But the legitimate scientific differences between the two hemispheres of the brain do yield a powerful metaphor for interpreting our present and guiding our future.

Today, the defining skills of the previous era—the metaphorically “left-brain” capabilities that powered the Information Age—are necessary but no longer sufficient. And the capabilities we once disdained or thought frivolous, the metaphorically “right-brain” qualities of inventiveness, empathy, joyfulness and meaning, increasingly will determine who flourishes and who flounders.

TL: We understand that you have three kids. Would you dissuade one of them from choosing a very left-brained occupation such as an accountant?

DP: I would ask my child why he wants to be an accountant. If he tells me that he loves helping people solve complex financial problems or that he sees poetry when balancing numbers on a spreadsheet, then I’d encourage it because I know he’d make a difference in other people’s lives. You can make a hardheaded case for doing anything where you follow your passion.


In “A Whole New Mind,” author Daniel Pink outlines the “six senses” he says people will need to compete and flourish in the future:

• not just function matters. Design is also essential. The reason is that it’s no longer sufficient to create a product, service, experience or lifestyle that’s merely functional. Today, it’s economically crucial as well as personally rewarding to create something that is also beautiful, whimsical or emotionally engaging.

• You can no longer have an argument, you must tell a story. When our lives are brimming with information and
data, it’s not enough to marshal an effective argument. Someone, somewhere, inevitably will track down a counterpoint and rebut your point. The essence of persuasion, communication and self -understanding has become the ability also to fashion a compelling narrative.

• Focus is no longer enough; now you also must create a symphony. Much of the Industrial and Information ages required focus and specialization. But as white-collar work is routed to Asia and reduced to software, there’s a new premium on the opposite aptitude: putting the pieces together into what Pink calls a symphony.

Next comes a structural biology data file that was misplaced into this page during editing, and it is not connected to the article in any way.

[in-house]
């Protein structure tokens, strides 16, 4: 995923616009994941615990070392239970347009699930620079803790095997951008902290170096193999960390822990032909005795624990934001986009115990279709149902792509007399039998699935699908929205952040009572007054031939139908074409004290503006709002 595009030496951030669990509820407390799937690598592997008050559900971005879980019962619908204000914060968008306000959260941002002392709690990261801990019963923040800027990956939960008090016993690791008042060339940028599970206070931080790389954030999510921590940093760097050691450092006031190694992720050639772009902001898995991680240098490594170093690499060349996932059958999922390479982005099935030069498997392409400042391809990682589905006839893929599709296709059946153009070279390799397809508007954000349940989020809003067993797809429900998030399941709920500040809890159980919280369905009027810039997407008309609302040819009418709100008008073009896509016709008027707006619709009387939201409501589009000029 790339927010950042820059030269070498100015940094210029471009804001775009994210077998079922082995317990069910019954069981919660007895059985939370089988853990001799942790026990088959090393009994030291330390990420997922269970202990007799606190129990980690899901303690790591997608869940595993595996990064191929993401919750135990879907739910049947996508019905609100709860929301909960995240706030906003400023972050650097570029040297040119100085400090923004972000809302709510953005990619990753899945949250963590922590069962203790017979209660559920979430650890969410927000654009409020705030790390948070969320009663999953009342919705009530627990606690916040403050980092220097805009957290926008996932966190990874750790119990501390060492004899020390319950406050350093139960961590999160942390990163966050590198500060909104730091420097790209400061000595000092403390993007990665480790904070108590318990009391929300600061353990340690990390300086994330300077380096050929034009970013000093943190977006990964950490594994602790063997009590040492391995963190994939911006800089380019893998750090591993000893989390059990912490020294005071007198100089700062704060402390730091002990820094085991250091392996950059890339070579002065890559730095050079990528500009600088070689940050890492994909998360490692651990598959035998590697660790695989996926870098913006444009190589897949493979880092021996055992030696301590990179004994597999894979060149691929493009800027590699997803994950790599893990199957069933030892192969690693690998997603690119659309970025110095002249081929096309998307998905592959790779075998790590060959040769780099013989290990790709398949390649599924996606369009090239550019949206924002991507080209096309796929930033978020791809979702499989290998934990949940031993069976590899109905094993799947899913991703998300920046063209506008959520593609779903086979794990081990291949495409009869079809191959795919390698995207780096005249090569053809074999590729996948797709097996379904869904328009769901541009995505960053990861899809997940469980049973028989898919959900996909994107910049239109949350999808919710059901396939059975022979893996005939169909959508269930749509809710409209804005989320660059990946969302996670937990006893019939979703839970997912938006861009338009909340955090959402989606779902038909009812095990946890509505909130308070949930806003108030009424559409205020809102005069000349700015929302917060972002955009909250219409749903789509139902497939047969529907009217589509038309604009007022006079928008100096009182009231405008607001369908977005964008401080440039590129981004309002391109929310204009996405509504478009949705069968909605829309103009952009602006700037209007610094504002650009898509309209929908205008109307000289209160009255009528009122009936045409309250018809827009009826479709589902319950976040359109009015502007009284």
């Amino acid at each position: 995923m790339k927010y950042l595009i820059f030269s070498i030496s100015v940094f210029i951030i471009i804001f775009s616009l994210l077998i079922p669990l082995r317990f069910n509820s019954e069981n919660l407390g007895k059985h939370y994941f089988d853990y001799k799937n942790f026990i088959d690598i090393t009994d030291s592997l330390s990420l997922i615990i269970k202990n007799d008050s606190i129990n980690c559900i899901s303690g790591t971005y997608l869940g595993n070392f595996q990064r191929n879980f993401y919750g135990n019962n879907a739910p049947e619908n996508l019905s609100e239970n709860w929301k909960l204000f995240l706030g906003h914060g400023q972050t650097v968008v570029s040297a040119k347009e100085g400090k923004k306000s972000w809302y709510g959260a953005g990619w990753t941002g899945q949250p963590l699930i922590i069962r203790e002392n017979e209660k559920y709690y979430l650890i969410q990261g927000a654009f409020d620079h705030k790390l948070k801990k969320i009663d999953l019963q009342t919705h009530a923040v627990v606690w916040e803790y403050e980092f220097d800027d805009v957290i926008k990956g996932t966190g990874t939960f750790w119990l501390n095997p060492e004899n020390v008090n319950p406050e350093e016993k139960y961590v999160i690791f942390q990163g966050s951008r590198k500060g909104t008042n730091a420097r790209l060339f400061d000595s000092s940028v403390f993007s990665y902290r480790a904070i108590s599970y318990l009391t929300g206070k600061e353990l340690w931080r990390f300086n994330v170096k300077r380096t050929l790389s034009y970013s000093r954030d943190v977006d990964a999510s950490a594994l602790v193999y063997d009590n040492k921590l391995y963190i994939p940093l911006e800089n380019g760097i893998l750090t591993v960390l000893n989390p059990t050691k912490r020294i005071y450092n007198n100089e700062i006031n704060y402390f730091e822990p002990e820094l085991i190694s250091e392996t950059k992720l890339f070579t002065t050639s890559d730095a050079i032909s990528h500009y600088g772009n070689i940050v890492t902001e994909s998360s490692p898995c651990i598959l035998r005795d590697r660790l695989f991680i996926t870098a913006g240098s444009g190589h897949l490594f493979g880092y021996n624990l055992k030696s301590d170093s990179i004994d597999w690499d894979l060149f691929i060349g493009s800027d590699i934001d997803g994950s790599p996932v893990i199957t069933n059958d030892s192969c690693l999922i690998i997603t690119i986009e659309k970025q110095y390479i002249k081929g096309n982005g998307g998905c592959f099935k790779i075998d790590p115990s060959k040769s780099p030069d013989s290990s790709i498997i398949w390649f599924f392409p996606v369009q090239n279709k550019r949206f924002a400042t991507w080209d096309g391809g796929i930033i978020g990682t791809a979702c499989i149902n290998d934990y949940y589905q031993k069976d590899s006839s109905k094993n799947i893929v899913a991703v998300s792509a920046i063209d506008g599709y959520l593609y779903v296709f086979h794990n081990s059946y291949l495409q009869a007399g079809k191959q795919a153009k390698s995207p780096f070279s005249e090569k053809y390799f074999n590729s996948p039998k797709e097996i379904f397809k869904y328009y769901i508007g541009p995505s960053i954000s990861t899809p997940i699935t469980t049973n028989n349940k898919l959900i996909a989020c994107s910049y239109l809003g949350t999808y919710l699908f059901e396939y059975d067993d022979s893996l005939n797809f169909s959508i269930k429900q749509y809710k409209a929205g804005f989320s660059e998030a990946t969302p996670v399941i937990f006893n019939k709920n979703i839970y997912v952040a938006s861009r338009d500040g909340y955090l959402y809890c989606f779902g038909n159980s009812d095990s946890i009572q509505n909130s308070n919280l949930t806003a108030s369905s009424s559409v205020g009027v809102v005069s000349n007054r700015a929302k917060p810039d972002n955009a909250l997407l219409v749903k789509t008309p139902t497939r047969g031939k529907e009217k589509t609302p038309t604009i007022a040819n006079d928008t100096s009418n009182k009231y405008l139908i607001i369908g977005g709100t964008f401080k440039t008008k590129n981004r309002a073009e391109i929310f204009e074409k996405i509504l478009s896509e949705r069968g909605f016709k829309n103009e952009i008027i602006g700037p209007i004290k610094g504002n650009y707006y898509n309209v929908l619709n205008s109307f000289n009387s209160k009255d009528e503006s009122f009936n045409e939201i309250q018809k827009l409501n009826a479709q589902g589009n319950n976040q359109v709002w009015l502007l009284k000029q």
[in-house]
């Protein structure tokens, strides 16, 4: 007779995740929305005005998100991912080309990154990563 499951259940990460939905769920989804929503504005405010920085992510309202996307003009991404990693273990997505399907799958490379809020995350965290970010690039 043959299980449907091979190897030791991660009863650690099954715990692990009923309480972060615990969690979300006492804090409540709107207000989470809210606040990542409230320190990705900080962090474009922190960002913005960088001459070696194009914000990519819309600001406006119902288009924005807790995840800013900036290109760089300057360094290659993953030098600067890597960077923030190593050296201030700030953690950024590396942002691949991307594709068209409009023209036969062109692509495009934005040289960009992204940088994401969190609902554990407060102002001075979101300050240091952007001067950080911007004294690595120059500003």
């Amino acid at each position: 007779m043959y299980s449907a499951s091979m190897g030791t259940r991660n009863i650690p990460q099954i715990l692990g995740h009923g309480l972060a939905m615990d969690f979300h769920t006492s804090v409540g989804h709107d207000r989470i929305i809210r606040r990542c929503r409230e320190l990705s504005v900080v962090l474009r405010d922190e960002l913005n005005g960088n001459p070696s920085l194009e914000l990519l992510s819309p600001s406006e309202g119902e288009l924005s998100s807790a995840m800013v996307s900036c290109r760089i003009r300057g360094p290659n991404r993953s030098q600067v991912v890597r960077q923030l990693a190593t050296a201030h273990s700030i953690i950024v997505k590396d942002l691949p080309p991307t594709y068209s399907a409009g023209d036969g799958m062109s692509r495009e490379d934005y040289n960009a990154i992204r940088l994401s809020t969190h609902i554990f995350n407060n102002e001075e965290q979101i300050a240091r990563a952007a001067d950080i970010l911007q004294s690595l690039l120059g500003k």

• Logic is important, but empathy is critical. Here’s why: The capacity for logical thought is one of the things that make us human. But in a world of ubiquitous information and advanced analytic tools, logic alone won’t do it. What will distinguish those who thrive will be their ability to understand what makes their fellow woman or man tick, to forge relationships and to care for others.

• Seriousness is fine, but play is more important. Ample evidence points to the enormous health and professional benefits of laughter, lightheartedness, games and humor. There is a time to be serious, of course, but too much sobriety can be bad for your career and worse for your general well-being.

• People should no longer just look toward accumulation, but begin finding meaning in their lives. We live in a world of breathtaking material plenty. That has freed hundreds of millions of people from day-to-day struggles and liberated us to pursue more significant desires: purpose, transcendence and spiritual fulfillment.

Copyright by Briefings Publishing Group, a division of Douglas Publications, LLC. All rights reserved. Reproduction of these issue samples in whole or in part without permission is prohibited. For more information, visit www.briefings.com.


"I get by with a little help from my friends," says Hope, who gives special thanks to:

• MICHAEL GIBBS, website illustration and design: www.michaelgibbs.com
• MAX KUKOY, website development: www.maxwebworks.com
• STEVE BARRETT, portrait of Hope on Bio page: www.stevebarrettphotography.com

Contact HOPE KATZ GIBBS by phone [703-346-6975] or email.